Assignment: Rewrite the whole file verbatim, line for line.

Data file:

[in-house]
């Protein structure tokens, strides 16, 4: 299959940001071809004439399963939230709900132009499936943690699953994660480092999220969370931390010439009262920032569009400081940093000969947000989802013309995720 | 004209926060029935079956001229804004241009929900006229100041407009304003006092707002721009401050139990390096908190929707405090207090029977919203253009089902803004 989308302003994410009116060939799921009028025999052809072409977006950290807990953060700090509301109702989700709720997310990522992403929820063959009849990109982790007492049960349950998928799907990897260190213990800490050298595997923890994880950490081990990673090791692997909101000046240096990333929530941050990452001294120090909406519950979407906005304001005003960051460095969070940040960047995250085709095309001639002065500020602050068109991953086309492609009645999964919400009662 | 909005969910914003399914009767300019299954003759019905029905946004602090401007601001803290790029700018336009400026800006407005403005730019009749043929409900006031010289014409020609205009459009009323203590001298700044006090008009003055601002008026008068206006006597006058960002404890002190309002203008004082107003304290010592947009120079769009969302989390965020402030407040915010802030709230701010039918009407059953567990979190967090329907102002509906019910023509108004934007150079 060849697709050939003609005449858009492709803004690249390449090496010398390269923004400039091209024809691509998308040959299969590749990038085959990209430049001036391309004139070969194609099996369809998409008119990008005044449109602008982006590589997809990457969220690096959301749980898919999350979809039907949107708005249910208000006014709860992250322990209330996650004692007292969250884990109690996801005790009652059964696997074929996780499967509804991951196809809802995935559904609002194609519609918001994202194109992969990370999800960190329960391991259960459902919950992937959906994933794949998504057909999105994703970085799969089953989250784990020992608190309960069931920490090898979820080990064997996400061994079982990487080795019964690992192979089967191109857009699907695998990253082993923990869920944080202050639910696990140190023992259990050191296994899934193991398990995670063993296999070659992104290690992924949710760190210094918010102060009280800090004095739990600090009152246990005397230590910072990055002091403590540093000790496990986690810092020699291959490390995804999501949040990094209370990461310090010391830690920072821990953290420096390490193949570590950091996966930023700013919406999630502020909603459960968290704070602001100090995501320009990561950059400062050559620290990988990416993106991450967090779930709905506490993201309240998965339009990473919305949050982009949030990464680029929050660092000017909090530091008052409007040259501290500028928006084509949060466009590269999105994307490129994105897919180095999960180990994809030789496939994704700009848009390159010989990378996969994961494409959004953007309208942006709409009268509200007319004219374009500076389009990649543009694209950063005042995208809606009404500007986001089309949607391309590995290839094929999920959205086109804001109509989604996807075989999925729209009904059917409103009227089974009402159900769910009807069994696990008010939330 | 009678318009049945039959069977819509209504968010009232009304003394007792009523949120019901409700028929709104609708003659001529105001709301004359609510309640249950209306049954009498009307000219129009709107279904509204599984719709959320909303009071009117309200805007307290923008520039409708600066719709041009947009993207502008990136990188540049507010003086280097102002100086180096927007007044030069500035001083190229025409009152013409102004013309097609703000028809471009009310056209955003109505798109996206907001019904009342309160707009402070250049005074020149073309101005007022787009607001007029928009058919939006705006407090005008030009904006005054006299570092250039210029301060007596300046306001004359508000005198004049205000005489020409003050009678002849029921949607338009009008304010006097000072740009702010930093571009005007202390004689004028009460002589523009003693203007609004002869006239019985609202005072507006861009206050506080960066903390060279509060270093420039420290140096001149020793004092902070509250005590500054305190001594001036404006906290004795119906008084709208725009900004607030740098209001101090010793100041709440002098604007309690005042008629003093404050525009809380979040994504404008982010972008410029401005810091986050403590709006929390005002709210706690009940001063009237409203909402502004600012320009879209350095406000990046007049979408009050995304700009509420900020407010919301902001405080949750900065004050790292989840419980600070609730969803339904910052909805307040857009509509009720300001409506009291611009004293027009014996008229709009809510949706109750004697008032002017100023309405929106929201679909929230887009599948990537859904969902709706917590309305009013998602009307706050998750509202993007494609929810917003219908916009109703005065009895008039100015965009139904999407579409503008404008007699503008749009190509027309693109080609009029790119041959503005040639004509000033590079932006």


[in-house]
């Protein structure tokens, strides 16, 4: 299959940001071809004439399963939230709900132009499936943690699953994660480092999220969370931390010439009262920032569009400081940093000969947000989802013309995720 | 004209926060029935079956001229804004241009929900006229100041407009304003006092707002721009401050139990390096908190929707405090207090029977919203253009089902803004 989308302003994410009116060939799921009028025999052809072409977006950290807990953060700090509301109702989700709720997310990522992403929820063959009849990109982790007492049960349950998928799907990897260190213990800490050298595997923890994880950490081990990673090791692997909101000046240096990333929530941050990452001294120090909406519950979407906005304001005003960051460095969070940040960047995250085709095309001639002065500020602050068109991953086309492609009645999964919400009662 | 909005969910914003399914009767300019299954003759019905029905946004602090401007601001803290790029700018336009400026800006407005403005730019009749043929409900006031010289014409020609205009459009009323203590001298700044006090008009003055601002008026008068206006006597006058960002404890002190309002203008004082107003304290010592947009120079769009969302989390965020402030407040915010802030709230701010039918009407059953567990979190967090329907102002509906019910023509108004934007150079 060849697709050939003609005449858009492709803004690249390449090496010398390269923004400039091209024809691509998308040959299969590749990038085959990209430049001036391309004139070969194609099996369809998409008119990008005044449109602008982006590589997809990457969220690096959301749980898919999350979809039907949107708005249910208000006014709860992250322990209330996650004692007292969250884990109690996801005790009652059964696997074929996780499967509804991951196809809802995935559904609002194609519609918001994202194109992969990370999800960190329960391991259960459902919950992937959906994933794949998504057909999105994703970085799969089953989250784990020992608190309960069931920490090898979820080990064997996400061994079982990487080795019964690992192979089967191109857009699907695998990253082993923990869920944080202050639910696990140190023992259990050191296994899934193991398990995670063993296999070659992104290690992924949710760190210094918010102060009280800090004095739990600090009152246990005397230590910072990055002091403590540093000790496990986690810092020699291959490390995804999501949040990094209370990461310090010391830690920072821990953290420096390490193949570590950091996966930023700013919406999630502020909603459960968290704070602001100090995501320009990561950059400062050559620290990988990416993106991450967090779930709905506490993201309240998965339009990473919305949050982009949030990464680029929050660092000017909090530091008052409007040259501290500028928006084509949060466009590269999105994307490129994105897919180095999960180990994809030789496939994704700009848009390159010989990378996969994961494409959004953007309208942006709409009268509200007319004219374009500076389009990649543009694209950063005042995208809606009404500007986001089309949607391309590995290839094929999920959205086109804001109509989604996807075989999925729209009904059917409103009227089974009402159900769910009807069994696990008010939330 | 009678318009049945039959069977819509209504968010009232009304003394007792009523949120019901409700028929709104609708003659001529105001709301004359609510309640249950209306049954009498009307000219129009709107279904509204599984719709959320909303009071009117309200805007307290923008520039409708600066719709041009947009993207502008990136990188540049507010003086280097102002100086180096927007007044030069500035001083190229025409009152013409102004013309097609703000028809471009009310056209955003109505798109996206907001019904009342309160707009402070250049005074020149073309101005007022787009607001007029928009058919939006705006407090005008030009904006005054006299570092250039210029301060007596300046306001004359508000005198004049205000005489020409003050009678002849029921949607338009009008304010006097000072740009702010930093571009005007202390004689004028009460002589523009003693203007609004002869006239019985609202005072507006861009206050506080960066903390060279509060270093420039420290140096001149020793004092902070509250005590500054305190001594001036404006906290004795119906008084709208725009900004607030740098209001101090010793100041709440002098604007309690005042008629003093404050525009809380979040994504404008982010972008410029401005810091986050403590709006929390005002709210706690009940001063009237409203909402502004600012320009879209350095406000990046007049979408009050995304700009509420900020407010919301902001405080949750900065004050790292989840419980600070609730969803339904910052909805307040857009509509009720300001409506009291611009004293027009014996008229709009809510949706109750004697008032002017100023309405929106929201679909929230887009599948990537859904969902709706917590309305009013998602009307706050998750509202993007494609929810917003219908916009109703005065009895008039100015965009139904999407579409503008404008007699503008749009190509027309693109080609009029790119041959503005040639004509000033590079932006």